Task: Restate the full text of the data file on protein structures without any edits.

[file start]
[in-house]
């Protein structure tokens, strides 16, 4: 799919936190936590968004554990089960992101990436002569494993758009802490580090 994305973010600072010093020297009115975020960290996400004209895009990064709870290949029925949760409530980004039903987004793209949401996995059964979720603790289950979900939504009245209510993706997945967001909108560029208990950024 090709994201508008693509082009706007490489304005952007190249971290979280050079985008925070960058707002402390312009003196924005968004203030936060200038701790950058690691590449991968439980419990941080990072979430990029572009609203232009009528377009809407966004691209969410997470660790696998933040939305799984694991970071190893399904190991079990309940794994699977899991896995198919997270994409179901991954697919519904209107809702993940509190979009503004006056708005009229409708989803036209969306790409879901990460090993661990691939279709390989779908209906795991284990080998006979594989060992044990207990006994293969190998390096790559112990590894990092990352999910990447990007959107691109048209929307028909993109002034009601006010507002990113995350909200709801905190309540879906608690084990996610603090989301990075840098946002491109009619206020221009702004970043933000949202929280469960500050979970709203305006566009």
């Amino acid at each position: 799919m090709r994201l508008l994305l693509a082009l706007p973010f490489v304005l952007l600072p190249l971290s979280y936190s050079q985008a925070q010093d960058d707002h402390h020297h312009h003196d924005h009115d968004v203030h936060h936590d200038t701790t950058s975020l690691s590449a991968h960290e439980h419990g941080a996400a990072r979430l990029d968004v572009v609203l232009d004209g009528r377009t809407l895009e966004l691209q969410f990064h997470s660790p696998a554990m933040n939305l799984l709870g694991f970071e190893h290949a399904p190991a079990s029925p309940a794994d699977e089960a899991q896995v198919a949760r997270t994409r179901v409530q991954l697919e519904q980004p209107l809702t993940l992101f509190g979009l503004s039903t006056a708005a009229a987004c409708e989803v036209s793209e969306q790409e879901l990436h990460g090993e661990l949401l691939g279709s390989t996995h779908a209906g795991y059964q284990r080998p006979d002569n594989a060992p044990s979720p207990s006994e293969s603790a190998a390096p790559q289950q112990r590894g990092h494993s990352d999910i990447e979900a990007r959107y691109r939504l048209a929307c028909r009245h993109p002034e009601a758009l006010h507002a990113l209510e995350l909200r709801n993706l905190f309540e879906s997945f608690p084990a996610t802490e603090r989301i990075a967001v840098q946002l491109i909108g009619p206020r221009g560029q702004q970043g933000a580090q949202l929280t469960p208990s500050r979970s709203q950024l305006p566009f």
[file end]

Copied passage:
[in-house]
């Protein structure tokens, strides 16, 4: 799919936190936590968004554990089960992101990436002569494993758009802490580090 994305973010600072010093020297009115975020960290996400004209895009990064709870290949029925949760409530980004039903987004793209949401996995059964979720603790289950979900939504009245209510993706997945967001909108560029208990950024 090709994201508008693509082009706007490489304005952007190249971290979280050079985008925070960058707002402390312009003196924005968004203030936060200038701790950058690691590449991968439980419990941080990072979430990029572009609203232009009528377009809407966004691209969410997470660790696998933040939305799984694991970071190893399904190991079990309940794994699977899991896995198919997270994409179901991954697919519904209107809702993940509190979009503004006056708005009229409708989803036209969306790409879901990460090993661990691939279709390989779908209906795991284990080998006979594989060992044990207990006994293969190998390096790559112990590894990092990352999910990447990007959107691109048209929307028909993109002034009601006010507002990113995350909200709801905190309540879906608690084990996610603090989301990075840098946002491109009619206020221009702004970043933000949202929280469960500050979970709203305006566009």
């Amino acid at each position: 799919m090709r994201l508008l994305l693509a082009l706007p973010f490489v304005l952007l600072p190249l971290s979280y936190s050079q985008a925070q010093d960058d707002h402390h020297h312009h003196d924005h009115d968004v203030h936060h936590d200038t701790t950058s975020l690691s590449a991968h960290e439980h419990g941080a996400a990072r979430l990029d968004v572009v609203l232009d004209g009528r377009t809407l895009e966004l691209q969410f990064h997470s660790p696998a554990m933040n939305l799984l709870g694991f970071e190893h290949a399904p190991a079990s029925p309940a794994d699977e089960a899991q896995v198919a949760r997270t994409r179901v409530q991954l697919e519904q980004p209107l809702t993940l992101f509190g979009l503004s039903t006056a708005a009229a987004c409708e989803v036209s793209e969306q790409e879901l990436h990460g090993e661990l949401l691939g279709s390989t996995h779908a209906g795991y059964q284990r080998p006979d002569n594989a060992p044990s979720p207990s006994e293969s603790a190998a390096p790559q289950q112990r590894g990092h494993s990352d999910i990447e979900a990007r959107y691109r939504l048209a929307c028909r009245h993109p002034e009601a758009l006010h507002a990113l209510e995350l909200r709801n993706l905190f309540e879906s997945f608690p084990a996610t802490e603090r989301i990075a967001v840098q946002l491109i909108g009619p206020r221009g560029q702004q970043g933000a580090q949202l929280t469960p208990s500050r979970s709203q950024l305006p566009f």